Wow. In a recent interview, Blackberry CEO Thorsten Heins, claims that there is a limited future for the tablet. Really? He makes this statement as Apple generates more revenue from their tablets than Blackberry did from their entire business ($8.7b v $2.7b). This smells like a statement made in light of a
We hardly knew ya!
failed foray into the tablet market. This is just reflective of Blackberry’s demise – being a dollar late and a day late. Blackberry, like many of us, were caught off guard by the rise of the iPhone. Yes I will admit that I was a loyal Blackberry user and now I have no idea what I was thinking (I am on my second iPhone). However this is no excuse for Blackberry. Lots of companies were caught off guard, and many have been able to react and get back into the game – Samsung being a perfect example. Yet Blackberry appears to have their collective heads in the sand for example:
- Secure email was no longer the #1 selling reason for a smartphone – apps were. But for the business world having secure communications remains important. Double down on the corporate play, rather than trying to half appeal to developers to create apps for phones that aren’t designed well for apps (late to touch screen).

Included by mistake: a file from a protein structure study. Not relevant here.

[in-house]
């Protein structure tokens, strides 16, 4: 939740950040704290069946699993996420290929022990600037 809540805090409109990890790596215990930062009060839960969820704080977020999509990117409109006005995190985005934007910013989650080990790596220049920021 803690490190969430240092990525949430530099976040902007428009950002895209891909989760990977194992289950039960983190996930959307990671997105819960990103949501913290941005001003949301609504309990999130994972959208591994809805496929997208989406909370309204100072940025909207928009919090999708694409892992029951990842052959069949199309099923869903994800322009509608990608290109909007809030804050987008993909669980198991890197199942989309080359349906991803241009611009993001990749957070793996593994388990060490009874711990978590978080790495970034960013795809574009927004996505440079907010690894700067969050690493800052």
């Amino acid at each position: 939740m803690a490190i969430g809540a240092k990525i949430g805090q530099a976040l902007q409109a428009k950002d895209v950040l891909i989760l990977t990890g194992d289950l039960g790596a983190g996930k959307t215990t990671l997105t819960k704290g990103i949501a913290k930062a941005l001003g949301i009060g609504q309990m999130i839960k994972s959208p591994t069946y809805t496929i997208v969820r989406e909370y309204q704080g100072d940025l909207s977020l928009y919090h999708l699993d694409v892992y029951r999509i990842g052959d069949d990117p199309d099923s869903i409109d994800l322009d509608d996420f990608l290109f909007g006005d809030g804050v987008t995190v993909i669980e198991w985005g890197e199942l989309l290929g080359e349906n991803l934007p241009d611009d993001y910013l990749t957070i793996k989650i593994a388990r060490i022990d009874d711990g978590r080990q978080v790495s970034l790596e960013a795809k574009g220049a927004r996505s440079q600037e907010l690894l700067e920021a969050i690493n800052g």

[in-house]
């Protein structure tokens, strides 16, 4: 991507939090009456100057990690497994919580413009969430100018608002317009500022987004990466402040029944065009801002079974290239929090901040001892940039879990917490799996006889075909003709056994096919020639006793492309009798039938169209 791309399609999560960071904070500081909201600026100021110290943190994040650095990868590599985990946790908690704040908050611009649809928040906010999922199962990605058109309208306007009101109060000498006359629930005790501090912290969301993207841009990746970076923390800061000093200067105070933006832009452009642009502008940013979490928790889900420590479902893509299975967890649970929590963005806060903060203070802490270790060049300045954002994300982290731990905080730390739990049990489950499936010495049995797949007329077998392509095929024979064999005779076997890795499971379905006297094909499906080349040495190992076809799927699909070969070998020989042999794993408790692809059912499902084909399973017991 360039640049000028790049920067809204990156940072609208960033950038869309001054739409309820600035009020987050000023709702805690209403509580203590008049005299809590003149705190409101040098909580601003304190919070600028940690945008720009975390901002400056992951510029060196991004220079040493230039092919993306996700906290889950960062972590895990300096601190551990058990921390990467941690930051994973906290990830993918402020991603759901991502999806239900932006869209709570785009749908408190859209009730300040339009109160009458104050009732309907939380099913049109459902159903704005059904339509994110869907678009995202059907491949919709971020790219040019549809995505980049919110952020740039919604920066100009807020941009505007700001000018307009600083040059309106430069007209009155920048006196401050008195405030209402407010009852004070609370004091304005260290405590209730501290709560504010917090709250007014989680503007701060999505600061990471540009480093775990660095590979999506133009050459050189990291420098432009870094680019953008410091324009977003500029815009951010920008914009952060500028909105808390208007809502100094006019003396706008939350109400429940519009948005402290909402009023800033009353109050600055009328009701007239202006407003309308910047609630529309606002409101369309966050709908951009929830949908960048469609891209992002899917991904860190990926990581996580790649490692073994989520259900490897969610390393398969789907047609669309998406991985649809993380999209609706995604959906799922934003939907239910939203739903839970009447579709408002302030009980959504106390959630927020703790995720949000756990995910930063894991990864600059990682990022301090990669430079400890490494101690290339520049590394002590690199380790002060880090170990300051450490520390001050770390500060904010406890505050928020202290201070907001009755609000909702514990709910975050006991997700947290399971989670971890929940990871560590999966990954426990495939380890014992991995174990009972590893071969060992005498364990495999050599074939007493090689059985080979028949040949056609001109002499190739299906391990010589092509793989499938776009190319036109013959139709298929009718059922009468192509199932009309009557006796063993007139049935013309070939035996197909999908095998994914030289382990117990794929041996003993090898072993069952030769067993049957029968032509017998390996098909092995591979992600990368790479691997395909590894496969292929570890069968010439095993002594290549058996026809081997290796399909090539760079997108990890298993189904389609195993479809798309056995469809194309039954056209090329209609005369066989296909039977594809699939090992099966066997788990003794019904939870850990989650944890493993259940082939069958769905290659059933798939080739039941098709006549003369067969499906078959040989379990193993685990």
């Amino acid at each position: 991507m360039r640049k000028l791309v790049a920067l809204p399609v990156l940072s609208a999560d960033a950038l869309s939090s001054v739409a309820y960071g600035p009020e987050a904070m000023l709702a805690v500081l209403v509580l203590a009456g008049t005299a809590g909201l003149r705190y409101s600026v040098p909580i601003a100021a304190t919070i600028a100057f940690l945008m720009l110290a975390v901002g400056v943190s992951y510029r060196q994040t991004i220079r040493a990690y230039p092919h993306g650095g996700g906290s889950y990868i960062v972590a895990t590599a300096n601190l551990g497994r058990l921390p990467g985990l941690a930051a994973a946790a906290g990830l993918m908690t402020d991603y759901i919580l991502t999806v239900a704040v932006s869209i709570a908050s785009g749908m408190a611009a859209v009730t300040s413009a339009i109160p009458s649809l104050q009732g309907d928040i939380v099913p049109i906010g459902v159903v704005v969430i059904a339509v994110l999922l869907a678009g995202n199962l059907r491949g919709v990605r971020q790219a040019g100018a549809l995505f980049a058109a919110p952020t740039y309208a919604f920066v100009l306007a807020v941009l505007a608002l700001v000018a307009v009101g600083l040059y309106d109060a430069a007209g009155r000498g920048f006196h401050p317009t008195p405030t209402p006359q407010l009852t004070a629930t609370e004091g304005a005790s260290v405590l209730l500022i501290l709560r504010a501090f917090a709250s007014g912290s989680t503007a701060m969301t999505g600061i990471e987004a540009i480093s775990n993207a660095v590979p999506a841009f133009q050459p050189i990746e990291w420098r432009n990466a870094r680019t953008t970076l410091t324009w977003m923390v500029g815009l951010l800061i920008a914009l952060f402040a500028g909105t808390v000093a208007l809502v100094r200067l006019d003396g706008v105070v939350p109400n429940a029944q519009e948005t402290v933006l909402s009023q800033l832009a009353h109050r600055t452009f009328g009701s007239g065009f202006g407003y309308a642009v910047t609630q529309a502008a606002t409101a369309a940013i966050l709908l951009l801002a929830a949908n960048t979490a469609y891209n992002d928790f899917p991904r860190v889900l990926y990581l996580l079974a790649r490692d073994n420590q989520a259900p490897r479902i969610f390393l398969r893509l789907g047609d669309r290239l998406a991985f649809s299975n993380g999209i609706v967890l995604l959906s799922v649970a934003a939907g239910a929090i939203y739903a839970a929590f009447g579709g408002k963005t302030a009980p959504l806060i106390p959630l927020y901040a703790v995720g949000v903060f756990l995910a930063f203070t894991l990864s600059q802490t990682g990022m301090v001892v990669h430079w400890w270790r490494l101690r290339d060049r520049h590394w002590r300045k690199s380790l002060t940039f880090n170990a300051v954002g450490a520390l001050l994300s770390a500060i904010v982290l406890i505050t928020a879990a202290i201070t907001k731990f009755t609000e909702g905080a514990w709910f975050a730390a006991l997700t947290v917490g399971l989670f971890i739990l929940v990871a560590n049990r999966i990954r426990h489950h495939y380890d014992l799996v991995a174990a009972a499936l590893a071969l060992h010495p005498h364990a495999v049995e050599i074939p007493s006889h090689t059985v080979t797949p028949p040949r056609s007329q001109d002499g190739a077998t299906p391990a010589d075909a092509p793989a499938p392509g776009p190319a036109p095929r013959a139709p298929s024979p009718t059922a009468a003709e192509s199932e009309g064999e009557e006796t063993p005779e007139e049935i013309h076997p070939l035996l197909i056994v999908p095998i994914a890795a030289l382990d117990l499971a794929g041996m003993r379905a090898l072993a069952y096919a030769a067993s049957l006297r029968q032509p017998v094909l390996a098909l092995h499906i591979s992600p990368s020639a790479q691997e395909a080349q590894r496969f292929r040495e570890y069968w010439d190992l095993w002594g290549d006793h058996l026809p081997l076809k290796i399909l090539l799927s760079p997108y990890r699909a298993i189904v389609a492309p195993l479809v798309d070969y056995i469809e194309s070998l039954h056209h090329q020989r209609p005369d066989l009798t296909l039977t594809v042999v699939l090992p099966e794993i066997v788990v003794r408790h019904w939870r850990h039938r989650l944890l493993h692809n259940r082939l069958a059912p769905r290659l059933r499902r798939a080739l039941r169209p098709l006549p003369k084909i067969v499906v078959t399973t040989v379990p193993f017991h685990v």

- Speaking of touch screens – stop trying to appeal to those who still wanted a tactile keyboard…with a phone that offered both tactile and touch. I will admit, again, that I resisted the notion of a touch screen keyboard. But I also was not going to try and use a device that had both. The Blackberry 10 finally has gone all in with the full touch screen…only a few years late.
- We need a tablet…oh wait there is no future. Blackberry did come out with a, from an engineering stand point, was a good device the Playbook. Yet once again it was late and marketed as an iPad competitor. Maybe it should have been targeted to the corporate world as a laptop replacement. Get ahead of the BYOD wave. Get these into the hands of IT departments and offer them as an alternative to laptops. Blackberry remains one of the most secure systems…lean on that advantage.
I guess the latest from Blackberry is another example of “if I say it…it will be true.” Unfortunately Blackberry is giving us a wonderful example of a great brand and product that has been caught behind the curve. Rather than recognizing this they are trying to convince themselves this is June 28, 2007 and the term iPhone has yet to enter our lexicon.